A is for Admission: The Insider's Guide To Getting Into the Ivy League and Other Top Colleges

by Michele A. Hernandez

Published by Warner Books

288 Pages, 1999


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Ivy League Fever

Reviewed by Jonathan Shipley

 

The Ivy League. It creates a lot of images in people's minds. Prestige. Rigorous academics. Top-class instructors. Expense. High profile. Scholars. Harvard. Brown. Dartmouth. Yale. Getting into these schools, to some prospective students, must seem like breaking out of a high-security prison: very difficult to impossible. But, now, Michele Hernandez, with her new book A is for Admission makes it feel within grasp of mere mortals.

Hernandez, a graduate of Dartmouth, earned her Master's degree from Columbia and thus knows a thing or two about the Ivy League and how it works. She was the assistant director of admissions at Dartmouth College from 1992 to 1997. Currently, she is the dean of the faculty and chair of the English Department at North Broward Preparatory Schools in Coconut Creek, Florida. So, she knows her schooling and she knows how to get into those prestigious schools. In A is for Admission she tells the rest of us how.

Step-by-step, we go through the acceptance process. We learn how the application is read, how it is interpreted, and how it is rated by the admissions committee. Throughout, she shows readers just what it takes to stand out among the throngs of qualified contenders.

Despite the fact that most people are convinced that wealth, fame, and position in society will be looked upon as positive factors in the Ivy League admissions process, this is simply not the case anymore. The tendency at all the Ivies is to reward students from very humble backgrounds who have gone above and beyond their means in order to succeed academically.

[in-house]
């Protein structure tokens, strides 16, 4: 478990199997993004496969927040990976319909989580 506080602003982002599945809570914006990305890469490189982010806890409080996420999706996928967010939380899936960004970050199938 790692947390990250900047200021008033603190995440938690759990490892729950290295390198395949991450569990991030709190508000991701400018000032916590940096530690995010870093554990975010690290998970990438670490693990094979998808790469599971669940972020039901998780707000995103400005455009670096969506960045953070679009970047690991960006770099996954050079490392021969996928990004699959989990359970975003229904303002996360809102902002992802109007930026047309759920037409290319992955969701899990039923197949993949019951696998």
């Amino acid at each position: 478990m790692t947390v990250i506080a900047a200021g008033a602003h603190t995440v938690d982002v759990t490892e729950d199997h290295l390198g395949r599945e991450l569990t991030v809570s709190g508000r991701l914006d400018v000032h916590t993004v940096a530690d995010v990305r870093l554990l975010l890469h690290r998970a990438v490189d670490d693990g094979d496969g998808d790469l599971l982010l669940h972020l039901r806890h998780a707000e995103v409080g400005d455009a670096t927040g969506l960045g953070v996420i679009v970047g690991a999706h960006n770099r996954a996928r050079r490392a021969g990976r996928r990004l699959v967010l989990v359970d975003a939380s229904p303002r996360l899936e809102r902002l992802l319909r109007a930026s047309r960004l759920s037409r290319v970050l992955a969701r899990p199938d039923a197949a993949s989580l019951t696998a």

With candor and honesty, we learn the secrets. The reader learns when to start preparing for admission, when to take the important tests, what extracurricular activities are looked favorably upon and what course load one should take.

Parents often ask about the importance of doing community-service work. I think many students are convinced that if they do one mission trip to Ecuador, they will be immediately accepted because of their ability to help change the world and make it a better place. The problem is that many high schools require community service, so officers are not going to be impressed that the student was forced to commit a certain number of hours to helping the community.

The reader learns that prospective students will have to go above and beyond the norm to reach another level of applicants: those that will be accepted.

Indispensable for any student wanting to get into an Ivy League school, or any college for that matter, A is for Admission tells us how to get there. It's fascinating to finally learn of the existence of the "Academic Index" and the premium placed on standardized tests as well as the special considerations given to athletes, children of alumni, celebrities, and applicants from minority groups. A is for Admission admits the reader into the admissions world and the reader will be thankful for it: especially if they manage to get that acceptance letter to the prestigious university they've had their eye on. | September 1999

 

Jonathan Shipley is a graduate of Washington State University and the editor of the literary magazine Odin's Eye.